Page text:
Efficient Process Control thorugh process analytics: Make your quality measurable with analytical sensors
Many production and CIP processes are based on differentiating media through qualitative characteristics such as turbidity, conductivity, or concentration. Deviations in these criteria are critical for the quality of the product, and for the efficiency of the process. However, these deviations are not easily detectable.
Manual sampling is one method used for control, but this means high personnel costs and uncertainties in the quality between samples.
Time control is another option; however, a safety buffer must be considered. As a result, each phase transition leads to product loss and high costs for wastewater treatment, as many liters of valuable product or cleaning agent end up in the sewer during this buffer time.
They see what you can’t: Making quality visible with analytical sensors
We invite you to “EXPERIENCE THE DIFFERENCE” with Anderson-Negele. Our analytical sensors provide a solution to exactly this issue. As your “eye in the pipe” they continuously measure the media in the running process according to qualitative criteria, thereby making the invisible visible and quality measurable.
Versatile application for improved efficiency and quality
Field cases show that Anderson-Negele analytical sensors often have a payback period of only a few weeks due to the reduction of costs, product losses and wastewater, and thanks to an improved compliance with quality criteria. Here are just a few examples:
- CIP Control: By phase separation with an accuracy to the second in CIP control with the ILM-4 conductivity meter, water consumption can be reduced extremely significantly. In a practical case at a manufacturer of ice cream, the saving was 175,000 liters per year
- UHT Phase Transition: Detecting loss of valuable organic milk in the UHT plant, a dairy installed ITM-51 turbidimeters to replace the previous timer-based control. The result: 118 fewer liters of product are lost with each phase transition (proven by measurement).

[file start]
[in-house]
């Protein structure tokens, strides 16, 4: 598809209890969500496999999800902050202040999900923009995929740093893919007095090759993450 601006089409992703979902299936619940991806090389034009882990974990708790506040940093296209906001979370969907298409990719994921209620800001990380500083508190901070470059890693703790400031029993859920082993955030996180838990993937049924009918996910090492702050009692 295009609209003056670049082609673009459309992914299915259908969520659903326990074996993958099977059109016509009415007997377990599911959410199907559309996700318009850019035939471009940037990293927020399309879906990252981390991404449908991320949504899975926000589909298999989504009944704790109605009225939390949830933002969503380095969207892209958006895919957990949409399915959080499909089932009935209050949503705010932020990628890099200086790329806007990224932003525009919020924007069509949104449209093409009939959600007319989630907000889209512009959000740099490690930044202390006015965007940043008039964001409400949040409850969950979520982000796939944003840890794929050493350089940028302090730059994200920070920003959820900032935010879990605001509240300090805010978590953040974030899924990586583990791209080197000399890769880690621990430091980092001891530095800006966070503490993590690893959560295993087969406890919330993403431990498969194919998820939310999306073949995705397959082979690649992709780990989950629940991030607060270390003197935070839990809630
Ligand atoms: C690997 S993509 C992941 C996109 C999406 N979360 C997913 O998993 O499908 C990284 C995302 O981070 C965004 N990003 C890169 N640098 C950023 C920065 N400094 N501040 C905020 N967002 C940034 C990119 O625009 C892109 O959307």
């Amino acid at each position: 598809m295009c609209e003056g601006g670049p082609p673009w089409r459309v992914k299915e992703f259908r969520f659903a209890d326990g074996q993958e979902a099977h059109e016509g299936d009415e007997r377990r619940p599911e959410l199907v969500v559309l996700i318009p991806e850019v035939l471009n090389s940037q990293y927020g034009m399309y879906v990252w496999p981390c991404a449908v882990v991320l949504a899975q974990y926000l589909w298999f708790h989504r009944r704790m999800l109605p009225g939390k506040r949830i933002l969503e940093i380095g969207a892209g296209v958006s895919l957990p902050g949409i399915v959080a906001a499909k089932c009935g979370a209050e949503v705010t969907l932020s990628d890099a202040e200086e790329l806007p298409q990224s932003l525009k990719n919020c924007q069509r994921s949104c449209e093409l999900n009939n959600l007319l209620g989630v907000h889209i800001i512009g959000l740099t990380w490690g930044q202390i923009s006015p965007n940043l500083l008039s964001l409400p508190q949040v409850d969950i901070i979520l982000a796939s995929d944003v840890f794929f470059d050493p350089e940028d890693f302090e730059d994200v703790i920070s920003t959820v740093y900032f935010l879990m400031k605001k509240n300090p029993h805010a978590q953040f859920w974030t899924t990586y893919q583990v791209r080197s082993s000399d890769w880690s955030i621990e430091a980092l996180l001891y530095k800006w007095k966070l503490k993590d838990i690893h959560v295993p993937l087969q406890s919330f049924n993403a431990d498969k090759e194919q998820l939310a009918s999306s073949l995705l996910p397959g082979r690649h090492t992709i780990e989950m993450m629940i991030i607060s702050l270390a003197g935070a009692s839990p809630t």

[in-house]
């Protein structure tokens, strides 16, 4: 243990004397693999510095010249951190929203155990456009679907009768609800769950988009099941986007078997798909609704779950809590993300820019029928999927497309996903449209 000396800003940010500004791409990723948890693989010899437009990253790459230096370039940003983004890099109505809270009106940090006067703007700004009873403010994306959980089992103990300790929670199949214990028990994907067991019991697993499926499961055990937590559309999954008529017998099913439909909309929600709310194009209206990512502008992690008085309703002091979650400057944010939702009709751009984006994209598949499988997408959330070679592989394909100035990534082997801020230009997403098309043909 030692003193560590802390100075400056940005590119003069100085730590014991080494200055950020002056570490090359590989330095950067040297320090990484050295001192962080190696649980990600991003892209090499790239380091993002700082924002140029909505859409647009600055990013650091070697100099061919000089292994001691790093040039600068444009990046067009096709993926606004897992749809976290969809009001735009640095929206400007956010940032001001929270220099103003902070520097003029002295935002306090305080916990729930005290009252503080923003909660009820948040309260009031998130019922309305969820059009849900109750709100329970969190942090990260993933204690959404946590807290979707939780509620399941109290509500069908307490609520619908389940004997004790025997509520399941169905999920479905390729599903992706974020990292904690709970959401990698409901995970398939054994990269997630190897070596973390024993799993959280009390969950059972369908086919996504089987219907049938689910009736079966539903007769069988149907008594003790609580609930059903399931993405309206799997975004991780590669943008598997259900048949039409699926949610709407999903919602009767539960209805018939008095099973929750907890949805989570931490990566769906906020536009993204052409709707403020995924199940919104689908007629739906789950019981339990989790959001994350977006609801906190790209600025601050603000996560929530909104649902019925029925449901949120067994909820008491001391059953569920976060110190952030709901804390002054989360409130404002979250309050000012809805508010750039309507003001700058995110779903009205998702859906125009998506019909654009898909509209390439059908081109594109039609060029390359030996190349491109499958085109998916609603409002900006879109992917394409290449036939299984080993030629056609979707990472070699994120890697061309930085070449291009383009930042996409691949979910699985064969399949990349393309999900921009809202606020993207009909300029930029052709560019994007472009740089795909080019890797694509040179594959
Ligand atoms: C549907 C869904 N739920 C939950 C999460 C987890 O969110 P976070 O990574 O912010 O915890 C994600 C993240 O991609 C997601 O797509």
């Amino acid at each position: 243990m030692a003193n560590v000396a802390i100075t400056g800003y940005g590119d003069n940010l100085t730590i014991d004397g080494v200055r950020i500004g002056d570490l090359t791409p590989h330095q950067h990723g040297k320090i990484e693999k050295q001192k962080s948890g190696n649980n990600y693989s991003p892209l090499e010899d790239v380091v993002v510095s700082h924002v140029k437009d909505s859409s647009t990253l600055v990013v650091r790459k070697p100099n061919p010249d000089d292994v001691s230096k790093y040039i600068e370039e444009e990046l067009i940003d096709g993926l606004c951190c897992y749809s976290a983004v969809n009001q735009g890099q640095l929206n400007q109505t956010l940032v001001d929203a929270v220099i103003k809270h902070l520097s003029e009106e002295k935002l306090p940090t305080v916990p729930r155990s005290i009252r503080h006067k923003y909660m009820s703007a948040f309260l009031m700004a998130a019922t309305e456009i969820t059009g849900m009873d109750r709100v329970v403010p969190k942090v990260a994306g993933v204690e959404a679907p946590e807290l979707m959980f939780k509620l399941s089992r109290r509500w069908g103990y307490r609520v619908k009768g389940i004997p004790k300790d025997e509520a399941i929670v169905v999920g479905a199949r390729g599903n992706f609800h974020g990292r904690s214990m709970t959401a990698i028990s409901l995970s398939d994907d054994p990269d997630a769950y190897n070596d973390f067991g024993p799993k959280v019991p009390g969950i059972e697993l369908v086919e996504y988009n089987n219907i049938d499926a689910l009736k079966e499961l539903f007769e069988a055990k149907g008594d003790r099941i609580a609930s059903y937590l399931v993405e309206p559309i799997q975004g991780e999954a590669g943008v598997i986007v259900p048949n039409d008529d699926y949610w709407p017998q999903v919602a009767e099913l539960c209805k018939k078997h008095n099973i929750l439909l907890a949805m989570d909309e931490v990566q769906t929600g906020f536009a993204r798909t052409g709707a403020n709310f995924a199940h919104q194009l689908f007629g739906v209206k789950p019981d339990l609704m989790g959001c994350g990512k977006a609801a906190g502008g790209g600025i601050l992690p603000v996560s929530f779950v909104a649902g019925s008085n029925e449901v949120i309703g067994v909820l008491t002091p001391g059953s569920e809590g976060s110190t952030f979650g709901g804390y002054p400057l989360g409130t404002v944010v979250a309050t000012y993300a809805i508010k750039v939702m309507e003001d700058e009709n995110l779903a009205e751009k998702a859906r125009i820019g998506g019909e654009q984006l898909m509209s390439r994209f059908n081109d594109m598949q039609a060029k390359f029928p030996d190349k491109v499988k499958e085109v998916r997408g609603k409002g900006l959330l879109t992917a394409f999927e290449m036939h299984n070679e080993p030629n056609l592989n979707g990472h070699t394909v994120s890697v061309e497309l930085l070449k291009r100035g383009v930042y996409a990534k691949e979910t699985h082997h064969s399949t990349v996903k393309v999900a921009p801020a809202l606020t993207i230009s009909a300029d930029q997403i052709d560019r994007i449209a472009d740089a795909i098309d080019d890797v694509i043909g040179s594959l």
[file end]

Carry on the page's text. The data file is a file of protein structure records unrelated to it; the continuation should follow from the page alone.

- Separator Control: In a brewery, the ITM-51 turbidity sensor continuously monitors the output of the separator. The desired turbidity level was entered by means of an individual learning curve at the installed sensor. When the predefined setpoint values are reached, the yeast harvest is carried out in an automatic, accurate, and reproducible way.
- Filtrate Monitoring: In wine production, the integrity of the filter membrane used to be monitored through a sight glass. This was very time consuming and inaccurate. Thanks to its high measuring accuracy even at the lowest turbidity levels, the ITM-4 turbidity meter is ideal for quality assurance to avoid secondary fermentation and quality degradation due to filter damage.
- Bottling / Filling Control: With a response time of just under one second, the ILM-4 conductivity sensor can detect a phase switch with high accuracy and precisely control the corresponding valve via an active switching output. In a brewery, in filling systems for bottles, cans, and kegs, one conductivity meter each ensures that the beer ends up in the bottle and rinse water in the sewer.
Download our brochure “Analytical Sensors” for more information about possible applications and our sensor overview.